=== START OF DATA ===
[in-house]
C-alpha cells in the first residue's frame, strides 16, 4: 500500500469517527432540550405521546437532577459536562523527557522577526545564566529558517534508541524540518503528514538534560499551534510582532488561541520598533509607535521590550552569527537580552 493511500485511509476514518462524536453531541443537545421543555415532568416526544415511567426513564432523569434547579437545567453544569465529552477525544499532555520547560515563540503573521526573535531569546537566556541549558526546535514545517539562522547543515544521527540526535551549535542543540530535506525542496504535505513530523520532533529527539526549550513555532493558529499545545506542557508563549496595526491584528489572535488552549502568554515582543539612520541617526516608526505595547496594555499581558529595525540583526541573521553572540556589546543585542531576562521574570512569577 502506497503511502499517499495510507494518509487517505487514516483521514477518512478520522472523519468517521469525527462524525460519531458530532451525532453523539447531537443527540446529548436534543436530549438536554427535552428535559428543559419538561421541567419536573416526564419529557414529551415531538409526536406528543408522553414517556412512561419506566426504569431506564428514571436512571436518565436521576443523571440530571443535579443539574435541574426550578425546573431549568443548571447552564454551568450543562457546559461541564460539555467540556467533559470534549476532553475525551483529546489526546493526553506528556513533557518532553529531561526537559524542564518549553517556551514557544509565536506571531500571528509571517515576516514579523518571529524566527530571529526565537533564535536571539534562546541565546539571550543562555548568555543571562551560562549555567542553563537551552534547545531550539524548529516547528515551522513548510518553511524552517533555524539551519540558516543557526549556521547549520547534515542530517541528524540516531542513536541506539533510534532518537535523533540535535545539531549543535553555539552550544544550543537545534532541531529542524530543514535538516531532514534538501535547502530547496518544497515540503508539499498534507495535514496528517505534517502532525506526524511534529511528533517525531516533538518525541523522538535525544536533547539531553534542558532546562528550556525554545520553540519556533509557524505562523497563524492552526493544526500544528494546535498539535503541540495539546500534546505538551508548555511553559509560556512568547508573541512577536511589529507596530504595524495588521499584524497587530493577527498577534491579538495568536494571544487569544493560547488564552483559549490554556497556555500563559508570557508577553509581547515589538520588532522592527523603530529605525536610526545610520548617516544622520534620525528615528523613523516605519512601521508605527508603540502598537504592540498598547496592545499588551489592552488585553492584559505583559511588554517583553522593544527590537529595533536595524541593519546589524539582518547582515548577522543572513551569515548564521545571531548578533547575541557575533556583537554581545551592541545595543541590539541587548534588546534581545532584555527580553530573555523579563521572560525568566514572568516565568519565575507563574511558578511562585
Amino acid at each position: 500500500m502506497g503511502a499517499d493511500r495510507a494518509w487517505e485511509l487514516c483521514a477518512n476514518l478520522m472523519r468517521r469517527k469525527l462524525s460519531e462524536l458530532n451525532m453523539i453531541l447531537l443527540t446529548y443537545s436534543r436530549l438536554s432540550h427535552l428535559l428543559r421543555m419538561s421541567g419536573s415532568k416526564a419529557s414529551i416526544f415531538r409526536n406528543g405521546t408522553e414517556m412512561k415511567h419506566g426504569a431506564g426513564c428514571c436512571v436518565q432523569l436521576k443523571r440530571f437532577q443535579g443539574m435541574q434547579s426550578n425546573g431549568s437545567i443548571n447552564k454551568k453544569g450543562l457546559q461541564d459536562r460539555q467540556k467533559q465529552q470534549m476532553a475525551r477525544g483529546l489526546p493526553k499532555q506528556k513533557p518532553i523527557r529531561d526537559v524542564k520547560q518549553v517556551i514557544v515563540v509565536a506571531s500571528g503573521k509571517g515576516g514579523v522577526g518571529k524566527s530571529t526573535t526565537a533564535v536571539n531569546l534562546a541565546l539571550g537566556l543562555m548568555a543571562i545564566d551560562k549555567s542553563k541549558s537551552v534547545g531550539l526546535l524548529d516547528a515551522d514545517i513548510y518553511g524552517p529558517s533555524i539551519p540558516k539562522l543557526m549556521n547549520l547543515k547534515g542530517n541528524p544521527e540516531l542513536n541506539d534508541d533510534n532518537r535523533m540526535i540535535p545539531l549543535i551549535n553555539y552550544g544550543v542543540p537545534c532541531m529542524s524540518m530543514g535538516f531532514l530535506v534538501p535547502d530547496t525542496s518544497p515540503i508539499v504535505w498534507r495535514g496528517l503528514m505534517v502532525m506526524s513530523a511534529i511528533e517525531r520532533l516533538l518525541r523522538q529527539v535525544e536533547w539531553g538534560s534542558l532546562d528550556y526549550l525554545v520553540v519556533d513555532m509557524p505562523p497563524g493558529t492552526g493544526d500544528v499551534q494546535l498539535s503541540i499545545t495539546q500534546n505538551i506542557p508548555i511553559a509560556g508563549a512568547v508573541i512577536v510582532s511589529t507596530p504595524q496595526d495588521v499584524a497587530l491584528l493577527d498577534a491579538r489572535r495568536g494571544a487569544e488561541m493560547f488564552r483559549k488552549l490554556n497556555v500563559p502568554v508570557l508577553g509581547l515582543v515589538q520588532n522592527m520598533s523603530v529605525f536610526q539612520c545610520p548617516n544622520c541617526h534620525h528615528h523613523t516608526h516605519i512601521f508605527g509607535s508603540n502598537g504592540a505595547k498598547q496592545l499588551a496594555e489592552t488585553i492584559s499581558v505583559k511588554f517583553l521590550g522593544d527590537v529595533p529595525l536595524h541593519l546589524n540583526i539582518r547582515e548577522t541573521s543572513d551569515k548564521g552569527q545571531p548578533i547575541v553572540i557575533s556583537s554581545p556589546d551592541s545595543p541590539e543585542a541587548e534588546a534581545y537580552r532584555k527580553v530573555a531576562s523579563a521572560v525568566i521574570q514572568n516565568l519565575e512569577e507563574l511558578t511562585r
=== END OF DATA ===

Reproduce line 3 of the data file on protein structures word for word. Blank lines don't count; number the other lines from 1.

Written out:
Amino acid at each position: 500500500m502506497g503511502a499517499d493511500r495510507a494518509w487517505e485511509l487514516c483521514a477518512n476514518l478520522m472523519r468517521r469517527k469525527l462524525s460519531e462524536l458530532n451525532m453523539i453531541l447531537l443527540t446529548y443537545s436534543r436530549l438536554s432540550h427535552l428535559l428543559r421543555m419538561s421541567g419536573s415532568k416526564a419529557s414529551i416526544f415531538r409526536n406528543g405521546t408522553e414517556m412512561k415511567h419506566g426504569a431506564g426513564c428514571c436512571v436518565q432523569l436521576k443523571r440530571f437532577q443535579g443539574m435541574q434547579s426550578n425546573g431549568s437545567i443548571n447552564k454551568k453544569g450543562l457546559q461541564d459536562r460539555q467540556k467533559q465529552q470534549m476532553a475525551r477525544g483529546l489526546p493526553k499532555q506528556k513533557p518532553i523527557r529531561d526537559v524542564k520547560q518549553v517556551i514557544v515563540v509565536a506571531s500571528g503573521k509571517g515576516g514579523v522577526g518571529k524566527s530571529t526573535t526565537a533564535v536571539n531569546l534562546a541565546l539571550g537566556l543562555m548568555a543571562i545564566d551560562k549555567s542553563k541549558s537551552v534547545g531550539l526546535l524548529d516547528a515551522d514545517i513548510y518553511g524552517p529558517s533555524i539551519p540558516k539562522l543557526m549556521n547549520l547543515k547534515g542530517n541528524p544521527e540516531l542513536n541506539d534508541d533510534n532518537r535523533m540526535i540535535p545539531l549543535i551549535n553555539y552550544g544550543v542543540p537545534c532541531m529542524s524540518m530543514g535538516f531532514l530535506v534538501p535547502d530547496t525542496s518544497p515540503i508539499v504535505w498534507r495535514g496528517l503528514m505534517v502532525m506526524s513530523a511534529i511528533e517525531r520532533l516533538l518525541r523522538q529527539v535525544e536533547w539531553g538534560s534542558l532546562d528550556y526549550l525554545v520553540v519556533d513555532m509557524p505562523p497563524g493558529t492552526g493544526d500544528v499551534q494546535l498539535s503541540i499545545t495539546q500534546n505538551i506542557p508548555i511553559a509560556g508563549a512568547v508573541i512577536v510582532s511589529t507596530p504595524q496595526d495588521v499584524a497587530l491584528l493577527d498577534a491579538r489572535r495568536g494571544a487569544e488561541m493560547f488564552r483559549k488552549l490554556n497556555v500563559p502568554v508570557l508577553g509581547l515582543v515589538q520588532n522592527m520598533s523603530v529605525f536610526q539612520c545610520p548617516n544622520c541617526h534620525h528615528h523613523t516608526h516605519i512601521f508605527g509607535s508603540n502598537g504592540a505595547k498598547q496592545l499588551a496594555e489592552t488585553i492584559s499581558v505583559k511588554f517583553l521590550g522593544d527590537v529595533p529595525l536595524h541593519l546589524n540583526i539582518r547582515e548577522t541573521s543572513d551569515k548564521g552569527q545571531p548578533i547575541v553572540i557575533s556583537s554581545p556589546d551592541s545595543p541590539e543585542a541587548e534588546a534581545y537580552r532584555k527580553v530573555a531576562s523579563a521572560v525568566i521574570q514572568n516565568l519565575e512569577e507563574l511558578t511562585r